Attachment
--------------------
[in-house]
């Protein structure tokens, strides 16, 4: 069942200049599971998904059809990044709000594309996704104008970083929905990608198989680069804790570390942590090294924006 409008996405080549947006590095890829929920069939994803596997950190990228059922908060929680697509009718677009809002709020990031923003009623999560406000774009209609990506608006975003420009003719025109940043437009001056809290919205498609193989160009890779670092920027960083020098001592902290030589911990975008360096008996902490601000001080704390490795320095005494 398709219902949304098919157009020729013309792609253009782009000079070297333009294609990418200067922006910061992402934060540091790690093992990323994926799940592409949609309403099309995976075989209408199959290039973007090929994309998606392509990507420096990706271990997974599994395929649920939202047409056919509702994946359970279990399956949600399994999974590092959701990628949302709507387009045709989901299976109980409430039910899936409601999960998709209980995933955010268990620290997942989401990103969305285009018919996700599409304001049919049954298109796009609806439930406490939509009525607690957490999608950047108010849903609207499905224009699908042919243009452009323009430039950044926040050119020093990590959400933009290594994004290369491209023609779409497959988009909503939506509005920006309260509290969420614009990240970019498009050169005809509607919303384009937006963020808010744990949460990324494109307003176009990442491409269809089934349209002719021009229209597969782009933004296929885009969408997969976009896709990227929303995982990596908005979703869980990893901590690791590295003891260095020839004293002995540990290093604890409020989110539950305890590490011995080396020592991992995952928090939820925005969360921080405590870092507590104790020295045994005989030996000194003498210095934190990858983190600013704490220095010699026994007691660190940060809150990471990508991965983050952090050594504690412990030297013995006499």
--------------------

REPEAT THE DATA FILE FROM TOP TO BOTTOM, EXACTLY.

[in-house]
């Protein structure tokens, strides 16, 4: 069942200049599971998904059809990044709000594309996704104008970083929905990608198989680069804790570390942590090294924006 409008996405080549947006590095890829929920069939994803596997950190990228059922908060929680697509009718677009809002709020990031923003009623999560406000774009209609990506608006975003420009003719025109940043437009001056809290919205498609193989160009890779670092920027960083020098001592902290030589911990975008360096008996902490601000001080704390490795320095005494 398709219902949304098919157009020729013309792609253009782009000079070297333009294609990418200067922006910061992402934060540091790690093992990323994926799940592409949609309403099309995976075989209408199959290039973007090929994309998606392509990507420096990706271990997974599994395929649920939202047409056919509702994946359970279990399956949600399994999974590092959701990628949302709507387009045709989901299976109980409430039910899936409601999960998709209980995933955010268990620290997942989401990103969305285009018919996700599409304001049919049954298109796009609806439930406490939509009525607690957490999608950047108010849903609207499905224009699908042919243009452009323009430039950044926040050119020093990590959400933009290594994004290369491209023609779409497959988009909503939506509005920006309260509290969420614009990240970019498009050169005809509607919303384009937006963020808010744990949460990324494109307003176009990442491409269809089934349209002719021009229209597969782009933004296929885009969408997969976009896709990227929303995982990596908005979703869980990893901590690791590295003891260095020839004293002995540990290093604890409020989110539950305890590490011995080396020592991992995952928090939820925005969360921080405590870092507590104790020295045994005989030996000194003498210095934190990858983190600013704490220095010699026994007691660190940060809150990471990508991965983050952090050594504690412990030297013995006499």